Find a basis for polynomials with complex coefficients

1. Oct 12, 2008

p3forlife

1. The problem statement, all variables and given/known data
Let V=Pn(C) (polynomials of nth degree with complex coefficients), where n >=1. Find a basis for W=V s.t. every f(x) belonging to the basis satisfies f(0)f(1)= -1. (Demonstrate that the set you find is linearly independent and spans W.)

2. Relevant equations
For example, for V=Pn(F) and n>=1:
S=(x^n, x^n + x^n-1, x^n + x^n-2, x^n + x^n-3,..., x^n +x^2, x^n + x, x^n +1 ) is a basis for Pn(F).

3. The attempt at a solution
I a bit confused at how f(0)f(1) = -1 is satisfied, because f(0) = 0 for functions without a constant. Does that mean that we have a constant function here?
e.g. f(x) = -1 so f(0) = -1
f(x) = x so f(1) = 1
So f(0)f(1) = -1?
Or is there something about complex number coefficients that I'm missing?
1. The problem statement, all variables and given/known data

2. Relevant equations

3. The attempt at a solution

2. Oct 12, 2008

CoCoA

Each f in the basis is a different polynomial, but f(0)f(1)=-1 has to hold for the same polynomial; that is, the example you gave is f1(x)=-1, f2(x)=x, f1(0)f2(1)=-1, not both f1 or both f2.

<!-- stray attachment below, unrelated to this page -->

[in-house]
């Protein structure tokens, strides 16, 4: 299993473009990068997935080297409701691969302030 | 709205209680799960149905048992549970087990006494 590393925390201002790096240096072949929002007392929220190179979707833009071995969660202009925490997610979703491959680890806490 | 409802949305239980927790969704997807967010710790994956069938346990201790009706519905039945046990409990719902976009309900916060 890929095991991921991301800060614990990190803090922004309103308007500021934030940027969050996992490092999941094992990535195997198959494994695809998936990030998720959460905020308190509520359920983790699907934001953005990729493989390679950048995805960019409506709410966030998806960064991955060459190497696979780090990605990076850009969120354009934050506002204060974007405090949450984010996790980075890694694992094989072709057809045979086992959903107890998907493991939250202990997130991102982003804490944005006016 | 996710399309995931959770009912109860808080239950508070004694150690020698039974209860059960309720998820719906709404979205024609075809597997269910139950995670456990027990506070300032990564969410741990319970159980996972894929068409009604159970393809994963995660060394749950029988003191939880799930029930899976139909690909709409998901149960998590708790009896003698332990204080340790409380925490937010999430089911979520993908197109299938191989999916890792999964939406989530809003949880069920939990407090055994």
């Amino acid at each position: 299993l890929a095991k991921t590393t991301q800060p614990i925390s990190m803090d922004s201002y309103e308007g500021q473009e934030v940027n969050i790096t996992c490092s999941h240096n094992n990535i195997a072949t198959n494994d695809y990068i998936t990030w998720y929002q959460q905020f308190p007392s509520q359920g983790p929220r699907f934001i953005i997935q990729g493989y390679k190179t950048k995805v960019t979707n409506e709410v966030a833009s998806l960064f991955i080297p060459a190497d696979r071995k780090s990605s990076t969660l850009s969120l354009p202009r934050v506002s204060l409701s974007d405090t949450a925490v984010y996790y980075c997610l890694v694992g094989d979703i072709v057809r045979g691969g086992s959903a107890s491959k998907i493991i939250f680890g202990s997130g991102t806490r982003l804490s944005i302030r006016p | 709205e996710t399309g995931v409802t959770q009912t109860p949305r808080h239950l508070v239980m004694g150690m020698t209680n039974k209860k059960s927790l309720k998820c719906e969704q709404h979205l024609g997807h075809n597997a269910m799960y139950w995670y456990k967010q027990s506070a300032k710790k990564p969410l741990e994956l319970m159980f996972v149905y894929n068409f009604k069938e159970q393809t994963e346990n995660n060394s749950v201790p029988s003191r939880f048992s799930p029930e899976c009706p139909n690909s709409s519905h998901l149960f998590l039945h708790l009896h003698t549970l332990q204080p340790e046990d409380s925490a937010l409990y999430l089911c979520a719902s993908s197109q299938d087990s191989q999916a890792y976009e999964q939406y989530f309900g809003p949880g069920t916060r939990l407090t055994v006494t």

Start with a concrete case. Let n=1. We need two basis vectors. Is there a constant basis vector f(x) such that f(0)f(1)=-1? if there is, then that means f(x)^2=-1(remember, you're are in Complex numbers). Then what is the degree-1 basis vector? Call it ax+b. Then f(0)f(1)=b(a+b)=-1. Pick a friendly non-zero a and see what b has to be.

Is this a good method for n>1? Maybe. However, you have given another basis, can you work with it to ensure that for each basis element f, you have f(0)f(1)=-1?

3. Oct 12, 2008

HallsofIvy

Staff Emeritus
No, it simply means that you CANNOT have f(0)= 0 which means the constant term cannot be 0. And, by the way, f(x)= -1 is not in the set because f(0)f(1)= (-1)(-1)= 1 not -1. The constant function f(x)= i is in the set because f(0)f(1)= (i)(i)= -1.
f(x) = x so f(1) = 1
So f(0)f(1) = -1?

I have given you one function you can put in the basis, f(x)= i. The set of all polynomials of degree n, with complex coefficients, is a space of dimension n+ 1. One possible basis is {x^n, x^{n-1}, ..., x^2, x, 1} but that does not satisfy the condition that f(0)f(1)= -1.
To construct a first degree polynomial that satisfies that let p(x)= ax+ b. Then f(0)= b and f(1)= a+ b. Find two numbers, a and b, that satisfy b(a+b)= -1 with a not 0. Of course, there are an infinite number of such functions. You might, for example, choose b to be some convenient number, say 1, and solve for a.
Now do the same with p(x)= ax^2+ bx+ c, etc.